Wednesday, June 25, 2003

If I were a writer I’d make entries that went something along the lines of:

Started working on two new projects.

First, a semi-fictional autobiography called ‘A life not (quite) lived’. It’s basically my autobiography, but fleshed out with all the things that I probably should have done but couldn’t be arsed to do (written as if I’d actually done them). Well that’s how the first few chapters would be constructed anyway. In subsequent chapters I’d introduce other concepts in an incremental fashion, concepts along the lines of:

Things I probably should have done, but didn’t have the balls to do.

Extremely witty come-backs that only came into my head a few seconds after I was forced to shrug, smirk or groan a response.

All would be written as it they actually happened.

The problem I have to work around is the fact that some of these fictional actions (should I actually have carried them out) could have major repercussions for the direction the rest of my life takes. I therefore have to be quite brutal in compartmentalising and subsequently discarding or dismissing the action and it’s immediate consequences and get back to the main track of my actual life. For example, should I be in a bar and make eye-contact leading to smile-contact with someone of the opposite sex. In my case this incident would unfortunately have fallen under the ‘didn’t have the balls’ category (although I may have pretended to myself it was more ‘couldn’t be arsed’ at the time). Anyway, my character in the biography would obviously walk over to the person and say hello. We’d possibly arrange to meet, hit it off, have an affair, fall in love etc. Now should this woman that I’ve fallen in love with only have one leg and be an outspoken campaigner for disabled access points to public buildings, it’s possible that I too (fully-abled though I am – remember now I would be capable of appreciating things through the eyes of one who is not) would start attending action meetings and maybe presenting petitions to public officials. I could become an outspoken campaigner for disabled access points to public buildings in my own right. Trouble is I am not. The consequences of my fictional action (approaching the girl in the bar) have become too great, I have deviated too far from my life path. I would have to write something along the lines of: “I arranged to meet Edna later that week… we hit it off, had an affair and fell in love. Later I realised that even though I’d pretending it wasn’t, the leg was a problem, we had a row and split up (She was furious for a while and stalked me, yelling at me in public. I incurred the disgust of all who heard her cries. To escape her I sought refuge in the municipal library).......”.. then back to the real biography (although I’ve inadvertently managed to tarnish myself as a bigoted hypocrite… may have to re-address that up later in the work)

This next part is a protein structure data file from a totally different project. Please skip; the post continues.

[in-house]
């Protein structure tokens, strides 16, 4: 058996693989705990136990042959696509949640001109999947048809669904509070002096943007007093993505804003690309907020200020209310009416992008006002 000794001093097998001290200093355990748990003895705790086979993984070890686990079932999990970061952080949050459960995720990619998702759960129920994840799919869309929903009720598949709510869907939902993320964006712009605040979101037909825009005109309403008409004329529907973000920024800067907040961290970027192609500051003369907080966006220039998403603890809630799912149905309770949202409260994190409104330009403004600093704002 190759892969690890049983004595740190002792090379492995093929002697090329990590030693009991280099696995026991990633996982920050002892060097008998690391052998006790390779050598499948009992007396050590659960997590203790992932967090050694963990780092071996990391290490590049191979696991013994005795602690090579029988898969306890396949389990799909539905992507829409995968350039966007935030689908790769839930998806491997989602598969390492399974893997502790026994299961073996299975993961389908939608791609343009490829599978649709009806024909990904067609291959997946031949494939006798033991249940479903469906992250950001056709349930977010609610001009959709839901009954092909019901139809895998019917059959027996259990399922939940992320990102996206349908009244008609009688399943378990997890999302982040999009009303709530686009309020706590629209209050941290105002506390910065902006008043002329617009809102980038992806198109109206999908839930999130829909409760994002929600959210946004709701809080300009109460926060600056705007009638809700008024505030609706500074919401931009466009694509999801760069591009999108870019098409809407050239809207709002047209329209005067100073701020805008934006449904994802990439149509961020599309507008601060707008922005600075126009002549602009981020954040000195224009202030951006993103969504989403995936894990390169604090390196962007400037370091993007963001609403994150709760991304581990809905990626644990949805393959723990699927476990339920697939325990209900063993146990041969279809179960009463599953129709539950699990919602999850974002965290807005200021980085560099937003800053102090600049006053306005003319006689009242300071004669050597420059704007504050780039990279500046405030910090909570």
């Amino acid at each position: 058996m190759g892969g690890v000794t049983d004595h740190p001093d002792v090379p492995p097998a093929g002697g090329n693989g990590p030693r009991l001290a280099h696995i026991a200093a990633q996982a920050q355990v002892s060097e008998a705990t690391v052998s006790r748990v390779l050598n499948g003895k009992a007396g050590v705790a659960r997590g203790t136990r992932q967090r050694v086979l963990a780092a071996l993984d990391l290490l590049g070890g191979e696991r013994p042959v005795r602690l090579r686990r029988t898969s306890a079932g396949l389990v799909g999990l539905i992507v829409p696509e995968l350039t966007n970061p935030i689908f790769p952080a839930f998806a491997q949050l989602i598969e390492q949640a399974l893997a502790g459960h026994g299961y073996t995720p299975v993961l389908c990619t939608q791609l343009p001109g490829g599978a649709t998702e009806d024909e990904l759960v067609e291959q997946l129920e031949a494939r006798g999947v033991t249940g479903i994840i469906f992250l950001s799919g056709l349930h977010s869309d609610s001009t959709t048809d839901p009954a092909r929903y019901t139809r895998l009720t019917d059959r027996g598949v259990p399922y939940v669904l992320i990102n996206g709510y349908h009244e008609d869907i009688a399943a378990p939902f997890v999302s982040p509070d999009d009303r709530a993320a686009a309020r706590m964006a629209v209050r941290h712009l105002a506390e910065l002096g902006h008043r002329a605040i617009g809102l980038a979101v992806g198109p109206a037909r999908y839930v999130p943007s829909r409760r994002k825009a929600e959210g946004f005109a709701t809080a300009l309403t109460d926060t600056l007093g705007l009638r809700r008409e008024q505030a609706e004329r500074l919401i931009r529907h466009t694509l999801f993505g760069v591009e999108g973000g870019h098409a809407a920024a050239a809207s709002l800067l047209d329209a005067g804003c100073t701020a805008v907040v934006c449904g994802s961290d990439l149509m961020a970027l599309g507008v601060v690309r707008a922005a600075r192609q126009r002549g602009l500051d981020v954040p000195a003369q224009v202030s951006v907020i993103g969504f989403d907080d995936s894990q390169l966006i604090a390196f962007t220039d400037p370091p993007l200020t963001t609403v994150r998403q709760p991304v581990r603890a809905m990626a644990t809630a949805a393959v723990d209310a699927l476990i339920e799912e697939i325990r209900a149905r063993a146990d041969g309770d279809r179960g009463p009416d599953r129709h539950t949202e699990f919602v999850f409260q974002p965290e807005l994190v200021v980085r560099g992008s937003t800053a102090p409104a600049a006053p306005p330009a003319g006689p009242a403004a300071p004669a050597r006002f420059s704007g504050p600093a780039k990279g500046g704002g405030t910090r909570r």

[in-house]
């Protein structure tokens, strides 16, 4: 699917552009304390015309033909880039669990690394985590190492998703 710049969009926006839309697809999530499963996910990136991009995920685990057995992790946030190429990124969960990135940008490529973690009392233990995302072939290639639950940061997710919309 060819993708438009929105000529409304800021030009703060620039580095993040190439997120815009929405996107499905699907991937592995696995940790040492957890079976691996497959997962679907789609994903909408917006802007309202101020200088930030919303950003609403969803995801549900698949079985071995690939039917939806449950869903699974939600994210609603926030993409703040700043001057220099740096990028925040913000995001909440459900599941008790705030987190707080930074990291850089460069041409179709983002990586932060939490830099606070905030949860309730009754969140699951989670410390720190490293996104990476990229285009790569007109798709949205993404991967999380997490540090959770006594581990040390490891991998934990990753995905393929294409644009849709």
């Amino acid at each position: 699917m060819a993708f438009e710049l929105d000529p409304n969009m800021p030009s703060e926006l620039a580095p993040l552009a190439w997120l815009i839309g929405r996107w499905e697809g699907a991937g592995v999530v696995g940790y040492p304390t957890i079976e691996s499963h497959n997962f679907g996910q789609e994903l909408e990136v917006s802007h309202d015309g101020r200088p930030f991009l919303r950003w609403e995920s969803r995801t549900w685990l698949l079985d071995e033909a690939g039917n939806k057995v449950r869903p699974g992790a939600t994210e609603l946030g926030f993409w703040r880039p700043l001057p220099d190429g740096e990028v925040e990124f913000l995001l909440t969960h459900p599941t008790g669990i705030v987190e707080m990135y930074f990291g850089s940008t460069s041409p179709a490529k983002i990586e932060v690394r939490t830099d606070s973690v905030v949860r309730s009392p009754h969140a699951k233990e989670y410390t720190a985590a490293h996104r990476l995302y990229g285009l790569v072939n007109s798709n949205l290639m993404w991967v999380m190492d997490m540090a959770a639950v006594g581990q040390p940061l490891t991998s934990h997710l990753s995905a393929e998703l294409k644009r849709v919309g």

Anyway the true purpose of this whole project is to construct a kind of potential Russell's paradox, where I document the construction of the book in the last chapter or so. This will create a self-reference that mutates into a paradox as I may or may not have invented the act of writing the book. I may have thought about the writing the book, and knew that it would be a good idea to do so, but when I came down to it then I couldn’t be arsed. Of course if the book exists, then there is no paradox.

My second project is an ironic study into pre-determination and self-awareness:

It's the story of a small man trapped inside the body of a normal sized man - the arms and legs of the smaller man reach to approx the elbows and knees of the real life man. During the day the real man is awake and going about his daily business (he is unaware that he is hosting a small man inside him), while the little man is asleep. During the night, the real man sleeps and the little man is awake. Now, here comes the complicated part... During the night while the real man sleeps, his brain replays all the sensory inputs that have been recorded during the day straight into the corresponding sensory receptors of the little man (in real-time). The little man believes he is living a normal life, going about his normal daily business (he has no concept of the fact he is trapped inside a larger man's body). He also believes himself to have free will (although he's just seeing/feeling a recording of sights, sounds, smells etc - like he's watching a movie). This is the exploration of the pre-determination concept.

The twist comes at the end when I somehow transform the world the reader exists in into this model, and present the reader themselves as the little man. This is when I imagine the reader involuntarily looking up (as if trying to catch a glimpse out of the throat of the large man).

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